To qualify for a Panic Disorder diagnosis, an individual has to first identify as having “had an anxiety attack, suddenly feeling fear or panic” within the last 4 weeks. Additionally, they must also endorse that such attacks have happened before, that some of them “come out of the blue” and that these attacks either bother them a lot or that they are worried by the prospect of having more. Finally, they have to endorse four out of eleven somatic symptoms as having been present during their last attack [3].

To qualify for a diagnosis of other anxiety disorders, an individual has first of all to endorse “feeling nervous, anxious, on edge, or worrying a lot about different things” on more than half the days over the last four weeks. Additionally, they also have to endorse three of six other anxiety related symptoms (e.g., “trouble concentrating on things such as reading a book or watching TV”) as occurring with at least similar frequency.

Spitzer et al. [4] report that the PHQ has 63% sensitivity and 97% specificity when compared with diagnoses made by mental health professionals. The implications of these figures for the current study are discussed in the Data Analysis section below.

Data analysis

The primary objective in analysis was to examine the impact on sensitivity and specificity of setting the clinical cut-off score for an anxiety diagnosis at different points.

As a precursor to this analysis, however, it was important to reflect on the accuracy of the PHQ diagnoses on which they were based. First, while all members of the clinical sample reported that they were currently receiving treatment for anxiety, this did not necessitate that all would currently satisfy the criteria for an anxiety diagnosis. In an unspecified number of cases, one would expect symptom reductions due to treatment (which may have been either pharmaceutical or psychotherapeutic in nature) to be such that, while treatment might still be continuing, those individuals would no longer meet diagnostic criteria. Additionally, there is the question as to the number of false positives and false negatives that are likely to have occurred in the PHQ diagnoses. Using the sensitivity (63%) and specificity (97%) figures reported by Spitzer et al. [20], it is possible to estimate the approximate number of false positives/negatives that are likely to have occurred in each subsample (Table 2).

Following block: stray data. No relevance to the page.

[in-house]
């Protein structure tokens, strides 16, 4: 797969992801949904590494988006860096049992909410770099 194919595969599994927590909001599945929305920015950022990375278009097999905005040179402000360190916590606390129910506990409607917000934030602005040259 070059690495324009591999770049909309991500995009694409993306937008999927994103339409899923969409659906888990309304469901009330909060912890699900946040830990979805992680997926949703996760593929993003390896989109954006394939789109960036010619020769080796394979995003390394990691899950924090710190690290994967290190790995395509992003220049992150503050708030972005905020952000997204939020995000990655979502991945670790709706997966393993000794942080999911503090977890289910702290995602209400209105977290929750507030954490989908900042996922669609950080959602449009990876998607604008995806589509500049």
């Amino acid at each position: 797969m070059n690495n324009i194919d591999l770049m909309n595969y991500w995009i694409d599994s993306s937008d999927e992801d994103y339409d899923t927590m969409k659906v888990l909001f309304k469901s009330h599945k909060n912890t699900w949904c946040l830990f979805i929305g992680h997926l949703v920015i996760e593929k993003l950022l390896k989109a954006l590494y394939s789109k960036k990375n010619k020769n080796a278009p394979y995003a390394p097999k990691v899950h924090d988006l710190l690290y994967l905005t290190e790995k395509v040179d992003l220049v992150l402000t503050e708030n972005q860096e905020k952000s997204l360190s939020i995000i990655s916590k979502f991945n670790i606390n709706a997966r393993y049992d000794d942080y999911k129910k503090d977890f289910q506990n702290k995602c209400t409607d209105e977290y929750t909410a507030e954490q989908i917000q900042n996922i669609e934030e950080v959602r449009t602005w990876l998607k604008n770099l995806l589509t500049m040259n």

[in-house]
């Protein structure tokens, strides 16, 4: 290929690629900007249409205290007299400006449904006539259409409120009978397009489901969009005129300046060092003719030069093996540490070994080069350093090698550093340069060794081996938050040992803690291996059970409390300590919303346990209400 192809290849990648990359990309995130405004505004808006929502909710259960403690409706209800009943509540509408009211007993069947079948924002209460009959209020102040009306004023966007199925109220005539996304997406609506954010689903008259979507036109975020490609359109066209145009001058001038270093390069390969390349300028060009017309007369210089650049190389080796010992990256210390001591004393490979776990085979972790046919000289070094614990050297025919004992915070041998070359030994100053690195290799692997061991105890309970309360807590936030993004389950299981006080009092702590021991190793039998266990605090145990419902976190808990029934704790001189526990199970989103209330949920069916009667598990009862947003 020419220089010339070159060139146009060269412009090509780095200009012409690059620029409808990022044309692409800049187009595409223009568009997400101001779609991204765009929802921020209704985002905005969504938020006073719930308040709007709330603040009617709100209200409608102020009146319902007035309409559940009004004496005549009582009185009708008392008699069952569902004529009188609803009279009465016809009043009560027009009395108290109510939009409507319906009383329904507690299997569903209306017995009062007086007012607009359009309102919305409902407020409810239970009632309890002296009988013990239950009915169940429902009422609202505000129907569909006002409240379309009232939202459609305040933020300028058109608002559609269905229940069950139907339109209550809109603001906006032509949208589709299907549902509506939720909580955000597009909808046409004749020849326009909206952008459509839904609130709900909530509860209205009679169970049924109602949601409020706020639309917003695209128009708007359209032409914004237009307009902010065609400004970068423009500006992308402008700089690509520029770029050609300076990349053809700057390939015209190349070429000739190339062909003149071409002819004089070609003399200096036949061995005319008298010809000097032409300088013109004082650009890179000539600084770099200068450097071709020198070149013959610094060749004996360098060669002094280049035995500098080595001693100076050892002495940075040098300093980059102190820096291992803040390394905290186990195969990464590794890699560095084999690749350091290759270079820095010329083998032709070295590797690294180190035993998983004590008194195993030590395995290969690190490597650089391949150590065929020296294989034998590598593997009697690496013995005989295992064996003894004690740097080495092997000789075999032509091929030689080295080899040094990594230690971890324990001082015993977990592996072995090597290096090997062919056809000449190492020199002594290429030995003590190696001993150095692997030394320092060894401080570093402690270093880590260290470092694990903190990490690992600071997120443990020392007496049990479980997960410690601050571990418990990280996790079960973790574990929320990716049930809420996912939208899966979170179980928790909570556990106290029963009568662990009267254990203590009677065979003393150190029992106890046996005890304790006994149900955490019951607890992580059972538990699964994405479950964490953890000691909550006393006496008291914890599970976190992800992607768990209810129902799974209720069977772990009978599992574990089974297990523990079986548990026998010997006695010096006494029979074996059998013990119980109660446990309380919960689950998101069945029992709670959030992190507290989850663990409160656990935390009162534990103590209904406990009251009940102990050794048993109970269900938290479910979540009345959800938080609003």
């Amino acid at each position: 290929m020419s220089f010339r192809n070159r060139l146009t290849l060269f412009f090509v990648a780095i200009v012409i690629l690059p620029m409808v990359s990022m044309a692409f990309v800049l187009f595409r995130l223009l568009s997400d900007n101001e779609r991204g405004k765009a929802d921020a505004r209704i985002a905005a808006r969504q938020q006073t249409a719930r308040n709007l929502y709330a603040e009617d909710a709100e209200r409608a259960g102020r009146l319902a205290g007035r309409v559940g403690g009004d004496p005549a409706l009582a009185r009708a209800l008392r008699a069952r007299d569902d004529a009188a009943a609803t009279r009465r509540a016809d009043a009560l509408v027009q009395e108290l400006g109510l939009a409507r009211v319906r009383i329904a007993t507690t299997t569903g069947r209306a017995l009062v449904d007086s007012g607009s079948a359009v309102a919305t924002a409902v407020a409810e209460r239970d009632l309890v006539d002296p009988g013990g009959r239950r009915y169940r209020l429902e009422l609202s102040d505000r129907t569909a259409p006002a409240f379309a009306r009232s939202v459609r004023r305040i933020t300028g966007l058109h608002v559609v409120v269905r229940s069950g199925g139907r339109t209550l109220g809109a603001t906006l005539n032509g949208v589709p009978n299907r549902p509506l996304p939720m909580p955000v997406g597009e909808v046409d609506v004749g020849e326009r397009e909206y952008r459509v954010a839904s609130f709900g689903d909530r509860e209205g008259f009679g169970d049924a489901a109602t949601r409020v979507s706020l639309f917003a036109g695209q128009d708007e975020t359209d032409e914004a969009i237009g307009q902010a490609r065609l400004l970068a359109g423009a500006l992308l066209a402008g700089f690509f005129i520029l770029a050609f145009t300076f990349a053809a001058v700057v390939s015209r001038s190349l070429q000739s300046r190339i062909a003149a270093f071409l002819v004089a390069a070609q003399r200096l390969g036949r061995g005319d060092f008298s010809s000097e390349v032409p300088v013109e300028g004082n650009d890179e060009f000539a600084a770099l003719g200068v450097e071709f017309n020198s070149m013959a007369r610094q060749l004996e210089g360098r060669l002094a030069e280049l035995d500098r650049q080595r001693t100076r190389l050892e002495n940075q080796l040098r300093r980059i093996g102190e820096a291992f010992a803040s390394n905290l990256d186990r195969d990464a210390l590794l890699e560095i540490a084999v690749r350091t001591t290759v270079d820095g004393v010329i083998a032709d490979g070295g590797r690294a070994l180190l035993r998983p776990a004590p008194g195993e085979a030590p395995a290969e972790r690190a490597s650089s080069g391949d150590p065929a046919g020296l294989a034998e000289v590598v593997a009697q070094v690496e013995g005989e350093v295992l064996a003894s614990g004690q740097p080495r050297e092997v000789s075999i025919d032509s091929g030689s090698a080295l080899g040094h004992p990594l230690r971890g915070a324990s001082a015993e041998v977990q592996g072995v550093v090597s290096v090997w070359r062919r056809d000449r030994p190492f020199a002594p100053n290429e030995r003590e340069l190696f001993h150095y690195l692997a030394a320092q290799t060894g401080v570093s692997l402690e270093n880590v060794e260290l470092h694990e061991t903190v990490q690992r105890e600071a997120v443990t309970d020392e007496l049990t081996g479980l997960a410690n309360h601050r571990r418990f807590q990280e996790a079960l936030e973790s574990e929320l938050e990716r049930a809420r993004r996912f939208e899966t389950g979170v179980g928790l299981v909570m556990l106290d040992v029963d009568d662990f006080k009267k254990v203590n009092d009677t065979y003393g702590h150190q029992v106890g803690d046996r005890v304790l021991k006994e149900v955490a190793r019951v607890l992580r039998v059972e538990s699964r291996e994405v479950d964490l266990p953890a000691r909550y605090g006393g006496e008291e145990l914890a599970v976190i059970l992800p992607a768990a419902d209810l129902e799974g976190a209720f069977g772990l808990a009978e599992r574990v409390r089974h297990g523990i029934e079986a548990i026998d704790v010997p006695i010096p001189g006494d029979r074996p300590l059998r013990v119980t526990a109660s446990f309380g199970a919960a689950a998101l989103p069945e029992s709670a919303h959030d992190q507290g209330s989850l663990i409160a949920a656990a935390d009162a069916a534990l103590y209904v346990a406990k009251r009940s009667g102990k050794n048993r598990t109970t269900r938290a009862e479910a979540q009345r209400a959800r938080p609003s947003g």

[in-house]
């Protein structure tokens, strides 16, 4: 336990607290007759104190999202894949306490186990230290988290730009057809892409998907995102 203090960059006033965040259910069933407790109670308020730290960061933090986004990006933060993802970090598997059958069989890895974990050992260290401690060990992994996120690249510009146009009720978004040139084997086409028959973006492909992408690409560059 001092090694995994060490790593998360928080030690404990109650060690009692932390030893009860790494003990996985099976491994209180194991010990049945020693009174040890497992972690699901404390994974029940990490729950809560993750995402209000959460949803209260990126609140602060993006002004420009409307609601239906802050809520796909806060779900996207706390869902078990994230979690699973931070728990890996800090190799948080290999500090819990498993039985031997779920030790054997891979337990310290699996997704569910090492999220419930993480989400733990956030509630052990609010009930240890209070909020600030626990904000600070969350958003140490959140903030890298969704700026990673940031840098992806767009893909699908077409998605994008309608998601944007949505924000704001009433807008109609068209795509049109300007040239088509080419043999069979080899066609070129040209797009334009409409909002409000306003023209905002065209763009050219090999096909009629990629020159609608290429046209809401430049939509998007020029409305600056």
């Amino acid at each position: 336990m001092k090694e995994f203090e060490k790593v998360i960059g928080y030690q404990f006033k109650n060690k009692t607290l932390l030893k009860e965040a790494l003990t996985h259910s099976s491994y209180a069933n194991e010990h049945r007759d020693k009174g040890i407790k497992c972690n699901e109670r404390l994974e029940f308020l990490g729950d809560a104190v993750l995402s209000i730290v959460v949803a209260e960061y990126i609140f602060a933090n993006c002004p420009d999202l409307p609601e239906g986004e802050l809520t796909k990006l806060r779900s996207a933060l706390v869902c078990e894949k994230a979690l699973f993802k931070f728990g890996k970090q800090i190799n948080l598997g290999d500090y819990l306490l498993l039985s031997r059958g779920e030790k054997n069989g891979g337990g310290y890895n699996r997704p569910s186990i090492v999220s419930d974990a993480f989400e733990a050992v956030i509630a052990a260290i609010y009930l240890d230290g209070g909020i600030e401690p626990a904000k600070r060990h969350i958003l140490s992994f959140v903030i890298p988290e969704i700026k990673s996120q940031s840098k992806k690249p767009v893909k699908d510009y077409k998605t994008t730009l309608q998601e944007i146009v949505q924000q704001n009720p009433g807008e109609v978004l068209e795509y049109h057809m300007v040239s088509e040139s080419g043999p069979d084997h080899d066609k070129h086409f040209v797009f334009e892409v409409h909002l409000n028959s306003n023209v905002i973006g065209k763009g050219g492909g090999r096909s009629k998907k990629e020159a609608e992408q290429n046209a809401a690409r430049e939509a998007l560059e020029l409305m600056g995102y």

Table 2 Approximate numbers of false positives and negatives anticipated in PHQ diagnoses by sample

On the basis of these estimates, false PHQ diagnoses can be expected to offer little concern amongst the Positive Clinical subsample. Similarly, false negatives in the Negative Community sample represent no more than 10% of the sample. Amongst the Negative Clinical sample, however, around 45% of the sample are likely to be false negatives, severely compromising the ability of this sample to serve as a test of the SAS’s reliability.

Given,the unreliability of PHQ diagnoses in this subsample, the approach taken in setting the cut-point for the SAS was to combine the sensitivity figures achieved in the Positive Clinical sample with the specificity figures achieved in the Negative Community sample. (This approach, of combining a positive clinical sample with a negative community sample, mirrors that used by Zung [18] when setting the currently recommended cut-off point). This approach is entirely compatible with the Youden Index and ROC curve methods described above, which solely require sensitivity and specificity figures as input. Other methods which involve comparing the overall numbers of correct and incorrect assignations (i.e. true positives and correct rejections versus misses and false positives) were not considered due to difficulty in determining the relative weighting appropriate to clinical and community samples.